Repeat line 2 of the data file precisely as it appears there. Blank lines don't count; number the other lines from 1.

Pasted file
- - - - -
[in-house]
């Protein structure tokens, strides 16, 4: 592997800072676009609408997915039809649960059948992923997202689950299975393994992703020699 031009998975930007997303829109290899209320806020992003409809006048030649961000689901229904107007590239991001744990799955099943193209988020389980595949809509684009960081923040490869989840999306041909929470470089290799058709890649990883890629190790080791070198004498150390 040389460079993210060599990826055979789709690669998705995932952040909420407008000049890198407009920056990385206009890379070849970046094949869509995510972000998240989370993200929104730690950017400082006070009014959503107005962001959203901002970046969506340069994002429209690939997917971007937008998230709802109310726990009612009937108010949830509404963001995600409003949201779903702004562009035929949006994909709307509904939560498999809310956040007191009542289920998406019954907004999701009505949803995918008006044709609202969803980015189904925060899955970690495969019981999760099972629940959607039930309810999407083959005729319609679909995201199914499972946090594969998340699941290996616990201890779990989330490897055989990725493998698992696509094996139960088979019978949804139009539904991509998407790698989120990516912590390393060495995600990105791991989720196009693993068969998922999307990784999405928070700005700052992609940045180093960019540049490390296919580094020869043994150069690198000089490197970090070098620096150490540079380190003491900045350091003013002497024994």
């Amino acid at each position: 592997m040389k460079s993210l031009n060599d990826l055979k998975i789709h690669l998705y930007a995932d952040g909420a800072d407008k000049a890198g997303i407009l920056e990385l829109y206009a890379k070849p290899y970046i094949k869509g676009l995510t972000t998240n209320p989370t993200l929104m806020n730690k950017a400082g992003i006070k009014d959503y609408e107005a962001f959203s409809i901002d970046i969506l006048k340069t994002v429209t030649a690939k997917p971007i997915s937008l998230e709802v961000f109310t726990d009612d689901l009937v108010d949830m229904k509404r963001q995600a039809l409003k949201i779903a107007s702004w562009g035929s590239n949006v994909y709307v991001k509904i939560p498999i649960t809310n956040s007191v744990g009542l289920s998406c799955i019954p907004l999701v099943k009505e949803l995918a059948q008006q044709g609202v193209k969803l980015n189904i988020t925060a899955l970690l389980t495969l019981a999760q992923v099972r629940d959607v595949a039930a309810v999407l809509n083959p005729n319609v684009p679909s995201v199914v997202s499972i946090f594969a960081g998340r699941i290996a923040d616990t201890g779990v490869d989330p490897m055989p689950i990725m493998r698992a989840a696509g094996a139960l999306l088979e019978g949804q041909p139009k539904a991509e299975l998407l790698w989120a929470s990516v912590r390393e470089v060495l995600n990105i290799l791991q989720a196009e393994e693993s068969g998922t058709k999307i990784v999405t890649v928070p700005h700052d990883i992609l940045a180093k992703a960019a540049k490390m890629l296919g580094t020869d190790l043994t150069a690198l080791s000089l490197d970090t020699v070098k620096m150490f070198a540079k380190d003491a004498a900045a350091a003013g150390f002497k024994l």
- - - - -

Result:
């Protein structure tokens, strides 16, 4: 592997800072676009609408997915039809649960059948992923997202689950299975393994992703020699 031009998975930007997303829109290899209320806020992003409809006048030649961000689901229904107007590239991001744990799955099943193209988020389980595949809509684009960081923040490869989840999306041909929470470089290799058709890649990883890629190790080791070198004498150390 040389460079993210060599990826055979789709690669998705995932952040909420407008000049890198407009920056990385206009890379070849970046094949869509995510972000998240989370993200929104730690950017400082006070009014959503107005962001959203901002970046969506340069994002429209690939997917971007937008998230709802109310726990009612009937108010949830509404963001995600409003949201779903702004562009035929949006994909709307509904939560498999809310956040007191009542289920998406019954907004999701009505949803995918008006044709609202969803980015189904925060899955970690495969019981999760099972629940959607039930309810999407083959005729319609679909995201199914499972946090594969998340699941290996616990201890779990989330490897055989990725493998698992696509094996139960088979019978949804139009539904991509998407790698989120990516912590390393060495995600990105791991989720196009693993068969998922999307990784999405928070700005700052992609940045180093960019540049490390296919580094020869043994150069690198000089490197970090070098620096150490540079380190003491900045350091003013002497024994």